Alimi, who is a gay rights activist and British citizen, claims that conversion therapy is an "epidemic" in some black, Asian and ethnic minority communities. “We have to be brave enough to say it,” he says. “We are talking about the lives of young people who were taken to their country of origin [or their families] for conversion therapy. These are British citizens who have been taken out of the UK to go to Nigeria, Ethiopia and Uganda. We can ban it here, but what laws will protect them?”
What evidence does he have that this is happening to LGBT people from black, Asian, and ethnic minority communities? “People come to me,” he replies, “Black Africans have told me they were forced to go through it here in London in Pentecostal churches.”
Conversion Therapy and Religion
For Jane Ozann, a leading gay activist in the Church of England—and the person who petitioned the General Synod to condemn conversion therapy—recognizing that it is now almost exclusively carried out by faith groups is important. A study she did last year found that 217 of 553 LGBT believers who answered her questionnaire had experienced conversion therapy. At the time, almost half were under the age of 17. “Part of the hopelessness of the campaigners was that people just didn't believe us,” she says. “Some of us are trying to convince the church, the government, and even the LGBT community that this is a significant problem. It goes on in secret and it's the most vulnerable people who get hurt."
Jane Ozanne became sexually active at the age of 40 and is now a leading gay activist in the Church of England / Photo: Sam Atkins
Ozanne herself is a survivor of conversion therapy. Raised in a conservative community in Guernsey, she joined a charismatic group of evangelical young men called God Squad as a teenager. When she began to like women in her 20s, she spent years undergoing conversion therapy. “I've spent thousands trying to make myself something that won't cause me to change it,” she says. “You don't talk about it in the 'real' world. I am an Oxbridge graduate. I held a very important position [in the Anglican Church]. You would think that I should have known better, but the world I was in believed it with me."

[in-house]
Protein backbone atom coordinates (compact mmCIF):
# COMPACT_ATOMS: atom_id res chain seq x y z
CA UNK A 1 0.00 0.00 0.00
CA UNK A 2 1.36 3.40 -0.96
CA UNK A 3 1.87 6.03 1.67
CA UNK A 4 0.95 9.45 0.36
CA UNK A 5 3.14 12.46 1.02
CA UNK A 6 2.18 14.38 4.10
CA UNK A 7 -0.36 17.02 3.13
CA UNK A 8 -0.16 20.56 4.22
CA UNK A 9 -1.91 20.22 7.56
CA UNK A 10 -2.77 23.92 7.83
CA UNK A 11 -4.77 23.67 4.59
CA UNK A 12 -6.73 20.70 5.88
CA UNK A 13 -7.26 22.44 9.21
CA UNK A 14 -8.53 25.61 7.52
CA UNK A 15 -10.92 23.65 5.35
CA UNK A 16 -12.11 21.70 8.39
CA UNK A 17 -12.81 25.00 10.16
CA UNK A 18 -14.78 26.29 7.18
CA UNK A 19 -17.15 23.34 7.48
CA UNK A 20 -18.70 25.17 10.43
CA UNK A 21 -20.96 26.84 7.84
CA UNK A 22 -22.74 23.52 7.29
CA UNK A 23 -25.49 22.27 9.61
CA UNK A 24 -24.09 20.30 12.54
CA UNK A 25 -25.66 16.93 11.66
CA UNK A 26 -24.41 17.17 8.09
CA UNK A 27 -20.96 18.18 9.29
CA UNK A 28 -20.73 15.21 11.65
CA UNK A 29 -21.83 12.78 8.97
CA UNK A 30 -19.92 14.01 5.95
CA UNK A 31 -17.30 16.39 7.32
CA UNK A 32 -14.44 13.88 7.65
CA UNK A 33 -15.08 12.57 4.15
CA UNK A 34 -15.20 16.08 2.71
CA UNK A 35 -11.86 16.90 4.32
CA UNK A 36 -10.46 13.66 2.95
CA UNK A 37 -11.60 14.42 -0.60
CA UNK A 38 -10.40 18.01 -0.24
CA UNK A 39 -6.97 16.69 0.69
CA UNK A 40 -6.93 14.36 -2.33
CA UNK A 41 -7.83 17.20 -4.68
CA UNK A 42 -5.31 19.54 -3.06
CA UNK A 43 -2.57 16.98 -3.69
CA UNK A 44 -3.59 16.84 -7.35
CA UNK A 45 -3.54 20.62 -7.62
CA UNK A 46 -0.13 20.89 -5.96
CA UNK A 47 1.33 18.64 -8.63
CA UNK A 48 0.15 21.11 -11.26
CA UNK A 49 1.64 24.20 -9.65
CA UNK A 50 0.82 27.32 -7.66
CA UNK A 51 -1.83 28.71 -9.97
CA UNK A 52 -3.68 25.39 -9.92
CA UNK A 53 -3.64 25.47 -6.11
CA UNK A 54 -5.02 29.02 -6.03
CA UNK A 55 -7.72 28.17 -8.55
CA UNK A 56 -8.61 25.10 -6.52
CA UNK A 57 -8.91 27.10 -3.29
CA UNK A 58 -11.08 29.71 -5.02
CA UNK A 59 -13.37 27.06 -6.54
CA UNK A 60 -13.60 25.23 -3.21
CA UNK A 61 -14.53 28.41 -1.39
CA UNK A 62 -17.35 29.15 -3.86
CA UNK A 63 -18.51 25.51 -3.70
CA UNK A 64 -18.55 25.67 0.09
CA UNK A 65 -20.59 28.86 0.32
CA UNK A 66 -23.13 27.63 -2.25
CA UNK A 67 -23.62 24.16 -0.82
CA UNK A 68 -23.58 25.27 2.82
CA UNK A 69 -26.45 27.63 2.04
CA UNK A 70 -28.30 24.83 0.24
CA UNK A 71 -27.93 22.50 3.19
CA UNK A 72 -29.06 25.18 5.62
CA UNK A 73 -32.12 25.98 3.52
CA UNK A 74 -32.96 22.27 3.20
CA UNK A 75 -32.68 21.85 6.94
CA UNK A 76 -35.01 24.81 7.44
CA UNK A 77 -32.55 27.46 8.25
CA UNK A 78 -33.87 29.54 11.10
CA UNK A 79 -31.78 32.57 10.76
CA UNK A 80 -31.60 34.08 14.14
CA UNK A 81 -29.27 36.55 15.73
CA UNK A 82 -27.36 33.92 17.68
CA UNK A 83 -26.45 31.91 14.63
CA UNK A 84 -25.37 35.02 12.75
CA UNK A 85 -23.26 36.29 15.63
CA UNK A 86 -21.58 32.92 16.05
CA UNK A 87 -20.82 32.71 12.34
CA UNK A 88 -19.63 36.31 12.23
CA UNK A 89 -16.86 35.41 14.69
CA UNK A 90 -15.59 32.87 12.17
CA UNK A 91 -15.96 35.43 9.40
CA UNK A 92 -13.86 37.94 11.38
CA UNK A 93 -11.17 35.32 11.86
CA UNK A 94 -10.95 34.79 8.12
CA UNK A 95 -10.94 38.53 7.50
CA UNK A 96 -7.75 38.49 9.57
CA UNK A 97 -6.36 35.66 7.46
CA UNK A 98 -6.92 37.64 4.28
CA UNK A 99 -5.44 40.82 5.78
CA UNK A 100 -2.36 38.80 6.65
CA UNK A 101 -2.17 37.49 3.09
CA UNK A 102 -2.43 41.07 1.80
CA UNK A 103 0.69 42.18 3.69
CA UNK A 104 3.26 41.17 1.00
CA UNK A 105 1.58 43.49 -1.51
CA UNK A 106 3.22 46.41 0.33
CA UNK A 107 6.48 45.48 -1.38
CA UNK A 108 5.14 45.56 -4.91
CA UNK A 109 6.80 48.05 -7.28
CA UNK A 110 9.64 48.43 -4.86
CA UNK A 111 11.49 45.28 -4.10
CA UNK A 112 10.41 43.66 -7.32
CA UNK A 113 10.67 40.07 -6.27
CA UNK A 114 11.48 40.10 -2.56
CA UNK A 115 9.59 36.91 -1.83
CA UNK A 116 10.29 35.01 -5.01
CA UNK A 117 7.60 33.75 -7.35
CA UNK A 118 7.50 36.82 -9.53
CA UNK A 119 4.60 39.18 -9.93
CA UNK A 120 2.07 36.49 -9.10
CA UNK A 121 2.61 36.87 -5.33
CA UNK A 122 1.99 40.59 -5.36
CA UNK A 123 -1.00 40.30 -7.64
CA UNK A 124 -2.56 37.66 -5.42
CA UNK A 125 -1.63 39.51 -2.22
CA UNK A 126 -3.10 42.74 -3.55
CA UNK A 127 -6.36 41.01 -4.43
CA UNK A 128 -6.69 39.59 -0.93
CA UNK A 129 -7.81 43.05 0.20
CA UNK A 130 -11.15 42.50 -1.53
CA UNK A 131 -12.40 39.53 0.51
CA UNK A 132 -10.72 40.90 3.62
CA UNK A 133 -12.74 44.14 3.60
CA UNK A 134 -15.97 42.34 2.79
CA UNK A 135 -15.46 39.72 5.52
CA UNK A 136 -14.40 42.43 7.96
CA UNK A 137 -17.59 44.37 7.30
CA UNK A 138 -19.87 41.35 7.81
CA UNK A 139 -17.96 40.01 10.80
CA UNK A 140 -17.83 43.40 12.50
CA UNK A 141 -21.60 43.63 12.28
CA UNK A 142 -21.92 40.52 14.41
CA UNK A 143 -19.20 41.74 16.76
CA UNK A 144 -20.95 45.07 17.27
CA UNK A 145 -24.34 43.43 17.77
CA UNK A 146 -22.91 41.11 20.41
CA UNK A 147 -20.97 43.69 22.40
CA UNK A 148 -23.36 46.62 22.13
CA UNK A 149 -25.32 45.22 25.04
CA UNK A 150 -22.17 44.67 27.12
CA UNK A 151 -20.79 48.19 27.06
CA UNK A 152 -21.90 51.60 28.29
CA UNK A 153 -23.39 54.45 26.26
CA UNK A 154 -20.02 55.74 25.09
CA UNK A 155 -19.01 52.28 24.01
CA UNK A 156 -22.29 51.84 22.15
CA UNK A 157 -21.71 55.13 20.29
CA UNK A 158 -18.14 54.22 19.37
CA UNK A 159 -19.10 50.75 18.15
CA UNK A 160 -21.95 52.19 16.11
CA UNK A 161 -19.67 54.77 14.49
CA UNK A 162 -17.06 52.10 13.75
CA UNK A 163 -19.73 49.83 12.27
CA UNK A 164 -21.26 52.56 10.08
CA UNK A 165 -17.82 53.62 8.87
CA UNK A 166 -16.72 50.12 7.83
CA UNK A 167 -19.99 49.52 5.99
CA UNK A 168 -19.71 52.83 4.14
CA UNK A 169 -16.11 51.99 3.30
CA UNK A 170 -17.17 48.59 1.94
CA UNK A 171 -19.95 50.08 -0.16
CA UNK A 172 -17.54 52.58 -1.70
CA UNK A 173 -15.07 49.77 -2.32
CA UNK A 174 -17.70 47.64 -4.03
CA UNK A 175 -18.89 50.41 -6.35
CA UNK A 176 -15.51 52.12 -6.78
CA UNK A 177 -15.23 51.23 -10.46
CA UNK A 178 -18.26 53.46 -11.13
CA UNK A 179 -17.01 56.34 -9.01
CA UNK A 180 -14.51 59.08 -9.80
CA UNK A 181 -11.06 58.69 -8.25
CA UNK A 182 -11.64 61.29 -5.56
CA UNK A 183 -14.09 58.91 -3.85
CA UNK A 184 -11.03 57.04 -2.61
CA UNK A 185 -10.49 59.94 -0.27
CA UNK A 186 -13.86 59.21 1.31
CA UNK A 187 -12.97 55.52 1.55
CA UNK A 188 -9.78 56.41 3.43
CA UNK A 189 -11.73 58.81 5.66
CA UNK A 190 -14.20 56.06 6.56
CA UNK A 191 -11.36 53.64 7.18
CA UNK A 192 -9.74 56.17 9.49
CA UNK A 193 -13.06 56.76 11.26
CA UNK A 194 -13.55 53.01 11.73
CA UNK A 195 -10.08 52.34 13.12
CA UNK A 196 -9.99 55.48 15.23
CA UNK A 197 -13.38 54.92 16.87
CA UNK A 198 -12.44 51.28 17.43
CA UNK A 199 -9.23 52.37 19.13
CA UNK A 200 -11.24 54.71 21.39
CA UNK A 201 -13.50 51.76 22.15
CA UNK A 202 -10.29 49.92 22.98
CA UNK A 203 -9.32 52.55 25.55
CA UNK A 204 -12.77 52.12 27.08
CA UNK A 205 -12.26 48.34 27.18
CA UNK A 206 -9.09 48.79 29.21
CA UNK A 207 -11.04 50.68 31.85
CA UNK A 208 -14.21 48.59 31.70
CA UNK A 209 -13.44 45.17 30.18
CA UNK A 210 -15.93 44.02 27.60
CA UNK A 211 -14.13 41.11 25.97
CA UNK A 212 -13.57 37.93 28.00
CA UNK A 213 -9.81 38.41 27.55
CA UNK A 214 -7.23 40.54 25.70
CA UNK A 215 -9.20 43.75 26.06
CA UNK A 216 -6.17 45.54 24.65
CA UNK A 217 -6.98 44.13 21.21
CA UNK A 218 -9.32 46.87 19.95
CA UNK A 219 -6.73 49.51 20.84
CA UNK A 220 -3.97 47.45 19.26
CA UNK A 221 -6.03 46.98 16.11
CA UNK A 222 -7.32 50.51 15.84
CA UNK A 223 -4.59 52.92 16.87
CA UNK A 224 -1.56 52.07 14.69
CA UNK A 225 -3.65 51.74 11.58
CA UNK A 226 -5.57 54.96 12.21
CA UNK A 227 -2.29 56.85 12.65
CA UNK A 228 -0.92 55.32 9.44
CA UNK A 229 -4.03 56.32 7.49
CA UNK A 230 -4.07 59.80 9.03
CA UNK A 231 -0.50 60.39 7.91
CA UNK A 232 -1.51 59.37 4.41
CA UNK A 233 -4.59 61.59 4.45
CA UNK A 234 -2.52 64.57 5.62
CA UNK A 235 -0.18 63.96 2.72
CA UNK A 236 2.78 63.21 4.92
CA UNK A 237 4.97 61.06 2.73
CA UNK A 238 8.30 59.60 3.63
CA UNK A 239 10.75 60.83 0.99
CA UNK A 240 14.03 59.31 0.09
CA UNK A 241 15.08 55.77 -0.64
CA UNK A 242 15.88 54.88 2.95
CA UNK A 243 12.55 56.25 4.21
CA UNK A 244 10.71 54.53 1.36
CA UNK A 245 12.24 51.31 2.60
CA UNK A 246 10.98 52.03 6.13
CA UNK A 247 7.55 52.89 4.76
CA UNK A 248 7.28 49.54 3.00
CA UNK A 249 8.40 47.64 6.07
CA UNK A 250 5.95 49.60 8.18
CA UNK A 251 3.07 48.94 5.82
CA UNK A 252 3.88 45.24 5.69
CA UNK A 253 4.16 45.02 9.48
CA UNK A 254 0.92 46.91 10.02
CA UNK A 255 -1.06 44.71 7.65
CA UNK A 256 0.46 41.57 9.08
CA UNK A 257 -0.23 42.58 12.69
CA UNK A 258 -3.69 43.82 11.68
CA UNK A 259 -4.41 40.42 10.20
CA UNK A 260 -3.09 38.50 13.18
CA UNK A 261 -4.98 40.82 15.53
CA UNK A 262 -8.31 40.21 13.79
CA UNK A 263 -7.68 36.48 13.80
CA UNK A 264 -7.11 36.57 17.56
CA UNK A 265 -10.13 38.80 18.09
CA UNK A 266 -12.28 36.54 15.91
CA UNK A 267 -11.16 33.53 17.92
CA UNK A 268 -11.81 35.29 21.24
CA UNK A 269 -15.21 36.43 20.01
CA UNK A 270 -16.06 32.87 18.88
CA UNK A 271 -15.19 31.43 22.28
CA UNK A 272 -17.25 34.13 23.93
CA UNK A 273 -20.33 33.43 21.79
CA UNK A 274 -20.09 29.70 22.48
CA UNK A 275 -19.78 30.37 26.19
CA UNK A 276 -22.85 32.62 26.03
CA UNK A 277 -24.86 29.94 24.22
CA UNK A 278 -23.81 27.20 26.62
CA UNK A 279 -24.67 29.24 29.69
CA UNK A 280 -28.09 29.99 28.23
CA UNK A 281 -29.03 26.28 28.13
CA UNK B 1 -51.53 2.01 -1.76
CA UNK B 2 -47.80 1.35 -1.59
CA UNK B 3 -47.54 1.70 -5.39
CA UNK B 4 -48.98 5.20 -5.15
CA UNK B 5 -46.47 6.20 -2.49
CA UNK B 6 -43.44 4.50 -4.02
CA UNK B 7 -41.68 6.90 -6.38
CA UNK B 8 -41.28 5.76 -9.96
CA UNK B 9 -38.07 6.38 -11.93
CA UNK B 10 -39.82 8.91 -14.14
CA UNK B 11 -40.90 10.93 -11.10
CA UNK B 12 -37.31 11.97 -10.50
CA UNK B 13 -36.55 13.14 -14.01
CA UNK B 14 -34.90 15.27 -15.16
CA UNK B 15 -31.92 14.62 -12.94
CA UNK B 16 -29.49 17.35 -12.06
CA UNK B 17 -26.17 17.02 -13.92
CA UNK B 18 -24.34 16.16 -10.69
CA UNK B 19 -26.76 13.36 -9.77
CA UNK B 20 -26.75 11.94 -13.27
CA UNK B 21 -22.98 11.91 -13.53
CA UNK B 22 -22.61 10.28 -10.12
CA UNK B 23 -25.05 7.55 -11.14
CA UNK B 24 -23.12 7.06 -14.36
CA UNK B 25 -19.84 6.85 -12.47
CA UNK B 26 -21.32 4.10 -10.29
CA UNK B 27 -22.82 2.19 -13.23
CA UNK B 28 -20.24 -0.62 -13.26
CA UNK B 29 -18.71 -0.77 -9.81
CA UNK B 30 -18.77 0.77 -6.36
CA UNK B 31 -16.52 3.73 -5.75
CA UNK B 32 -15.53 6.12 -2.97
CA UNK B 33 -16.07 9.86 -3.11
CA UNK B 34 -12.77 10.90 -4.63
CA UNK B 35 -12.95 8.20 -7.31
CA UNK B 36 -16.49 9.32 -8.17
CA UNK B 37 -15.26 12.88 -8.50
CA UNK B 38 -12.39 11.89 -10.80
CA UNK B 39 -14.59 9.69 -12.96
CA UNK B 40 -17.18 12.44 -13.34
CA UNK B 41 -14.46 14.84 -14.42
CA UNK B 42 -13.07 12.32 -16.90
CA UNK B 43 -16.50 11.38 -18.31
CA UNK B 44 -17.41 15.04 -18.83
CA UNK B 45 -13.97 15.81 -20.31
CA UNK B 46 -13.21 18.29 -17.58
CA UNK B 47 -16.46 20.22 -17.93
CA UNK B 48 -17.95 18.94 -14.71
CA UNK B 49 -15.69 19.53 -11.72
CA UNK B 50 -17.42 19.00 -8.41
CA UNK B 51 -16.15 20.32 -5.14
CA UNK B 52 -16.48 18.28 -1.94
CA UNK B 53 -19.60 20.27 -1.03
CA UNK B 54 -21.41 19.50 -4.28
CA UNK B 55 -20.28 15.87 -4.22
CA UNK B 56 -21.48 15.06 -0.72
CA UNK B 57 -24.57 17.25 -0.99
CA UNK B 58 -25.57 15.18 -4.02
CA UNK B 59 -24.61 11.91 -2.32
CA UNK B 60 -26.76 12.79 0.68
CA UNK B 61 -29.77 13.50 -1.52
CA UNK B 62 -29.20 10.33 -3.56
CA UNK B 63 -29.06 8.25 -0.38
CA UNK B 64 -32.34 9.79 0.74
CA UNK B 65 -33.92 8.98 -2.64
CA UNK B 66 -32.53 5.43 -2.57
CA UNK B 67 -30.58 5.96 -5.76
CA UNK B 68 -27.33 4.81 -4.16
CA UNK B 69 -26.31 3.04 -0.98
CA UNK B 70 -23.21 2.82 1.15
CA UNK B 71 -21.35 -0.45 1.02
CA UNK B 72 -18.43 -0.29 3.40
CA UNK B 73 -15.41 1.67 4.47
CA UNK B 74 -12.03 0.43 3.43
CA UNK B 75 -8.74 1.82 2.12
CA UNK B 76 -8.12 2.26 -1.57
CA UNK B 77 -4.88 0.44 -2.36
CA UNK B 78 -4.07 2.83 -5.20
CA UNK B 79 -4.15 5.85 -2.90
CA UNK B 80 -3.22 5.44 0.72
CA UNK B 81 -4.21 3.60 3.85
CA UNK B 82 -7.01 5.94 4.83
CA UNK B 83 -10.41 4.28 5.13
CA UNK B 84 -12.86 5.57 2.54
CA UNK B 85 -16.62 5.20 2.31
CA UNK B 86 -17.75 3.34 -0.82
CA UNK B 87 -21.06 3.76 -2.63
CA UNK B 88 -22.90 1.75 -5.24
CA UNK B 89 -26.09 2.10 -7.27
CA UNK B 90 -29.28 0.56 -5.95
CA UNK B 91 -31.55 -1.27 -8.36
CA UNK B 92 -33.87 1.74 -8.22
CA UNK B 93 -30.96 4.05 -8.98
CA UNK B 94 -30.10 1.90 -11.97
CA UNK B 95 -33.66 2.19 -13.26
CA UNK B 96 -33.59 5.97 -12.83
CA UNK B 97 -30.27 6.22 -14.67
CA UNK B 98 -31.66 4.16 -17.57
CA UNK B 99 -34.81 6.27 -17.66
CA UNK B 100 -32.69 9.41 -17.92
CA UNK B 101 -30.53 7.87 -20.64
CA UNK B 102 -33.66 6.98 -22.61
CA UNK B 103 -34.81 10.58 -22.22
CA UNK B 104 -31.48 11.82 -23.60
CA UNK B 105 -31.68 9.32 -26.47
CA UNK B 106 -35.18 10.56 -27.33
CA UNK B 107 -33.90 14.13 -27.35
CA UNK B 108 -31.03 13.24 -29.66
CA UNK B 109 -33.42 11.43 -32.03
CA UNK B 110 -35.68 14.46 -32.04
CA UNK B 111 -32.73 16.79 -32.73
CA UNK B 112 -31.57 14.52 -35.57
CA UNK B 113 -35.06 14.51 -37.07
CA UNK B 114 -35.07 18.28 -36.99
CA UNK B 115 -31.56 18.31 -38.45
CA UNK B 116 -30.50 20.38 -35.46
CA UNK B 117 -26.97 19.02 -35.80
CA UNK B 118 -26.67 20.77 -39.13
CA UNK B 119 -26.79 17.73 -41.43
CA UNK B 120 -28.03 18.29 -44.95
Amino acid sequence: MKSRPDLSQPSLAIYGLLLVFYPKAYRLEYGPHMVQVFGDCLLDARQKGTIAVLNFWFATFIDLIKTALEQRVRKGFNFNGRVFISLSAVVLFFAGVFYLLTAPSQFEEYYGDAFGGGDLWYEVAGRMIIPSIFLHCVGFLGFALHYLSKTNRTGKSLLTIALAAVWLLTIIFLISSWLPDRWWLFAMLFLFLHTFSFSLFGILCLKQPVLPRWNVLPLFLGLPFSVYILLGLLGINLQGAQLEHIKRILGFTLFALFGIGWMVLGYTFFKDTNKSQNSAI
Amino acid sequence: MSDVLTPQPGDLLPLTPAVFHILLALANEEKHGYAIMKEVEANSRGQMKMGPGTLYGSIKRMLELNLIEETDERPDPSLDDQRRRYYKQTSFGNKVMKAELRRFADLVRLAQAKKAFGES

What kind of conversion therapy did she have? “A prayer ministry, a healing ministry, a deliverance ministry,” she says, referring to spiritual interventions sometimes referred to as “praying away the gay.” “I was appointed to the council of the archbishop. I didn't want people to know that I was struggling with it, so I went to Germany to continue the course. I literally went around the world asking all the key people in the evangelical world to help me. If there was a T-shirt that said, “I have tried every conversion therapy,” I would have to wear it,” she laughs. The impact on her physical and mental health was enormous. “It landed me in the hospital twice because I just couldn't handle the stress. I had a huge amount of undiagnosed pain that eventually led to extreme levels of stress. Then I had a mental breakdown.”